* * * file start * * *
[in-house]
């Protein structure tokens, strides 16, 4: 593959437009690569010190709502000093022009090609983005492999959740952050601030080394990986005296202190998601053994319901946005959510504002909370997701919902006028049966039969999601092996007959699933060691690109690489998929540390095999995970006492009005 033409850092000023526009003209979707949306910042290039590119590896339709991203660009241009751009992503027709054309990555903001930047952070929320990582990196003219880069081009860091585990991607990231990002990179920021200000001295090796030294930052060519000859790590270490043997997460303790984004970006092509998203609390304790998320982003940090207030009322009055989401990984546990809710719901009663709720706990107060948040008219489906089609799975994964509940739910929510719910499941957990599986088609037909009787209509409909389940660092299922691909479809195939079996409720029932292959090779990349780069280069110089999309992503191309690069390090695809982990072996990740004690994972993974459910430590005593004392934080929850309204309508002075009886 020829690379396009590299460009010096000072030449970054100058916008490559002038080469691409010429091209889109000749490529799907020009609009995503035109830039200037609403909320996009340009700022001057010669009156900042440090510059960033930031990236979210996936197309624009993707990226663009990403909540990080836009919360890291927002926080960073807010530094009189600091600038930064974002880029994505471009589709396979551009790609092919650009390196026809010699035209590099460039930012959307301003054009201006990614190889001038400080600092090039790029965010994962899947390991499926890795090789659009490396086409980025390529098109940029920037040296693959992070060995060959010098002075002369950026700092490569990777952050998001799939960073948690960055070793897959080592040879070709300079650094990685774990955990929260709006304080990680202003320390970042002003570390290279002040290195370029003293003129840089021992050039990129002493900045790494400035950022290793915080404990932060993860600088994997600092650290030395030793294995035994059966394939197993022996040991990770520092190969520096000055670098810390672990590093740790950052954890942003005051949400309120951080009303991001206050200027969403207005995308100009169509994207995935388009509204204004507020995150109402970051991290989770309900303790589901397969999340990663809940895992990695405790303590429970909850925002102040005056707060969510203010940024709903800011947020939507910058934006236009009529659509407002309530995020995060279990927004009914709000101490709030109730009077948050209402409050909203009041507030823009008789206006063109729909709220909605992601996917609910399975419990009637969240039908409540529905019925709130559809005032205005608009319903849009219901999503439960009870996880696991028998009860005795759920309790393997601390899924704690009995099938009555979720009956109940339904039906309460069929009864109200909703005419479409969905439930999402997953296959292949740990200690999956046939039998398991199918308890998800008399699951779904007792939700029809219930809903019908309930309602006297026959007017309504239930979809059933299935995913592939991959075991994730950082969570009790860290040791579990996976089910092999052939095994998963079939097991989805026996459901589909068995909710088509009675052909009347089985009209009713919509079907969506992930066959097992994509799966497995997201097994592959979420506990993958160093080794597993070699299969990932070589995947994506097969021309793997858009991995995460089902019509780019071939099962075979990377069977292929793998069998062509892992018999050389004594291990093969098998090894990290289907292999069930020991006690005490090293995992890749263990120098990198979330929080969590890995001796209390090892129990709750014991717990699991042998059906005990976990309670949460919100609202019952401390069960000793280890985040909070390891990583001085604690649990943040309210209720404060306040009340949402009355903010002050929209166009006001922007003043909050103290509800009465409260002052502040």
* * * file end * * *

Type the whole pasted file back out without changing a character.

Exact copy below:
[in-house]
């Protein structure tokens, strides 16, 4: 593959437009690569010190709502000093022009090609983005492999959740952050601030080394990986005296202190998601053994319901946005959510504002909370997701919902006028049966039969999601092996007959699933060691690109690489998929540390095999995970006492009005 033409850092000023526009003209979707949306910042290039590119590896339709991203660009241009751009992503027709054309990555903001930047952070929320990582990196003219880069081009860091585990991607990231990002990179920021200000001295090796030294930052060519000859790590270490043997997460303790984004970006092509998203609390304790998320982003940090207030009322009055989401990984546990809710719901009663709720706990107060948040008219489906089609799975994964509940739910929510719910499941957990599986088609037909009787209509409909389940660092299922691909479809195939079996409720029932292959090779990349780069280069110089999309992503191309690069390090695809982990072996990740004690994972993974459910430590005593004392934080929850309204309508002075009886 020829690379396009590299460009010096000072030449970054100058916008490559002038080469691409010429091209889109000749490529799907020009609009995503035109830039200037609403909320996009340009700022001057010669009156900042440090510059960033930031990236979210996936197309624009993707990226663009990403909540990080836009919360890291927002926080960073807010530094009189600091600038930064974002880029994505471009589709396979551009790609092919650009390196026809010699035209590099460039930012959307301003054009201006990614190889001038400080600092090039790029965010994962899947390991499926890795090789659009490396086409980025390529098109940029920037040296693959992070060995060959010098002075002369950026700092490569990777952050998001799939960073948690960055070793897959080592040879070709300079650094990685774990955990929260709006304080990680202003320390970042002003570390290279002040290195370029003293003129840089021992050039990129002493900045790494400035950022290793915080404990932060993860600088994997600092650290030395030793294995035994059966394939197993022996040991990770520092190969520096000055670098810390672990590093740790950052954890942003005051949400309120951080009303991001206050200027969403207005995308100009169509994207995935388009509204204004507020995150109402970051991290989770309900303790589901397969999340990663809940895992990695405790303590429970909850925002102040005056707060969510203010940024709903800011947020939507910058934006236009009529659509407002309530995020995060279990927004009914709000101490709030109730009077948050209402409050909203009041507030823009008789206006063109729909709220909605992601996917609910399975419990009637969240039908409540529905019925709130559809005032205005608009319903849009219901999503439960009870996880696991028998009860005795759920309790393997601390899924704690009995099938009555979720009956109940339904039906309460069929009864109200909703005419479409969905439930999402997953296959292949740990200690999956046939039998398991199918308890998800008399699951779904007792939700029809219930809903019908309930309602006297026959007017309504239930979809059933299935995913592939991959075991994730950082969570009790860290040791579990996976089910092999052939095994998963079939097991989805026996459901589909068995909710088509009675052909009347089985009209009713919509079907969506992930066959097992994509799966497995997201097994592959979420506990993958160093080794597993070699299969990932070589995947994506097969021309793997858009991995995460089902019509780019071939099962075979990377069977292929793998069998062509892992018999050389004594291990093969098998090894990290289907292999069930020991006690005490090293995992890749263990120098990198979330929080969590890995001796209390090892129990709750014991717990699991042998059906005990976990309670949460919100609202019952401390069960000793280890985040909070390891990583001085604690649990943040309210209720404060306040009340949402009355903010002050929209166009006001922007003043909050103290509800009465409260002052502040």